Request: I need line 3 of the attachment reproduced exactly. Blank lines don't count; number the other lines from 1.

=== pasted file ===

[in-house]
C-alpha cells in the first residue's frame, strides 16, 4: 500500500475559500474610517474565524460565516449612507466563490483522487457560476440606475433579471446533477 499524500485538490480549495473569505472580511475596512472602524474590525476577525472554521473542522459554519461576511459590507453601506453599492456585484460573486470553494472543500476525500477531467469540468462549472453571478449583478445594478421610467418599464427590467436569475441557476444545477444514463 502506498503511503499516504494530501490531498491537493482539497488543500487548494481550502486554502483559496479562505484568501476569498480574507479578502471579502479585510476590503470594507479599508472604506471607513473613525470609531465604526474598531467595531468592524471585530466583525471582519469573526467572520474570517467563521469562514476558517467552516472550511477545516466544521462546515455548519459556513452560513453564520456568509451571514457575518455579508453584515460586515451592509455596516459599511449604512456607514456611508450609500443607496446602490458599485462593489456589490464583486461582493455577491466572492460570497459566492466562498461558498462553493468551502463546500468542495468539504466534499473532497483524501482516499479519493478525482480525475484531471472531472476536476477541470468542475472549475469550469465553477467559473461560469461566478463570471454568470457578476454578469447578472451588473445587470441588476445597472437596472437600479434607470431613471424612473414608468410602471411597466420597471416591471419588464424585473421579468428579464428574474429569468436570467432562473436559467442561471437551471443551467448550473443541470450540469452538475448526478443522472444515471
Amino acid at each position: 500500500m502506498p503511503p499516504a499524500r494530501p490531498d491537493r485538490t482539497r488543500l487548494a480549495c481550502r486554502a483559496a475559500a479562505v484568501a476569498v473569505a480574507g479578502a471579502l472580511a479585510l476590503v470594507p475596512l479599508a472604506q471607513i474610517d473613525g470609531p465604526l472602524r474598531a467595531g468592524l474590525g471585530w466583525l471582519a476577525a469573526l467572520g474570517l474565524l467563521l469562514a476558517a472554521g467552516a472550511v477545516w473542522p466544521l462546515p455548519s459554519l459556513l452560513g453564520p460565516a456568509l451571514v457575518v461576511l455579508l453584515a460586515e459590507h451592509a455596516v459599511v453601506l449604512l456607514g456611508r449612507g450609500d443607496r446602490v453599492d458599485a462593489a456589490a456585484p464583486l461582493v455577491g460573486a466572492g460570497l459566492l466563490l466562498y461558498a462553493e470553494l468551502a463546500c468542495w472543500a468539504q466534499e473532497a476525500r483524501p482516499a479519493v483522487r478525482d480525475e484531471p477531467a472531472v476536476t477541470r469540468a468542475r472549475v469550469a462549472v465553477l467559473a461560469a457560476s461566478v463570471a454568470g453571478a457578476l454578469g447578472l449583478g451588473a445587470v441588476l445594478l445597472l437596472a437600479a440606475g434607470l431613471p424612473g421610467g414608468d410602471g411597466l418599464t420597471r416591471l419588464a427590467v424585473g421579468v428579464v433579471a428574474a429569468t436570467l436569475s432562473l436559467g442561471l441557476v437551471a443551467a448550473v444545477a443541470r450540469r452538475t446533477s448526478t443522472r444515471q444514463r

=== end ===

Amino acid at each position: 500500500m502506498p503511503p499516504a499524500r494530501p490531498d491537493r485538490t482539497r488543500l487548494a480549495c481550502r486554502a483559496a475559500a479562505v484568501a476569498v473569505a480574507g479578502a471579502l472580511a479585510l476590503v470594507p475596512l479599508a472604506q471607513i474610517d473613525g470609531p465604526l472602524r474598531a467595531g468592524l474590525g471585530w466583525l471582519a476577525a469573526l467572520g474570517l474565524l467563521l469562514a476558517a472554521g467552516a472550511v477545516w473542522p466544521l462546515p455548519s459554519l459556513l452560513g453564520p460565516a456568509l451571514v457575518v461576511l455579508l453584515a460586515e459590507h451592509a455596516v459599511v453601506l449604512l456607514g456611508r449612507g450609500d443607496r446602490v453599492d458599485a462593489a456589490a456585484p464583486l461582493v455577491g460573486a466572492g460570497l459566492l466563490l466562498y461558498a462553493e470553494l468551502a463546500c468542495w472543500a468539504q466534499e473532497a476525500r483524501p482516499a479519493v483522487r478525482d480525475e484531471p477531467a472531472v476536476t477541470r469540468a468542475r472549475v469550469a462549472v465553477l467559473a461560469a457560476s461566478v463570471a454568470g453571478a457578476l454578469g447578472l449583478g451588473a445587470v441588476l445594478l445597472l437596472a437600479a440606475g434607470l431613471p424612473g421610467g414608468d410602471g411597466l418599464t420597471r416591471l419588464a427590467v424585473g421579468v428579464v433579471a428574474a429569468t436570467l436569475s432562473l436559467g442561471l441557476v437551471a443551467a448550473v444545477a443541470r450540469r452538475t446533477s448526478t443522472r444515471q444514463r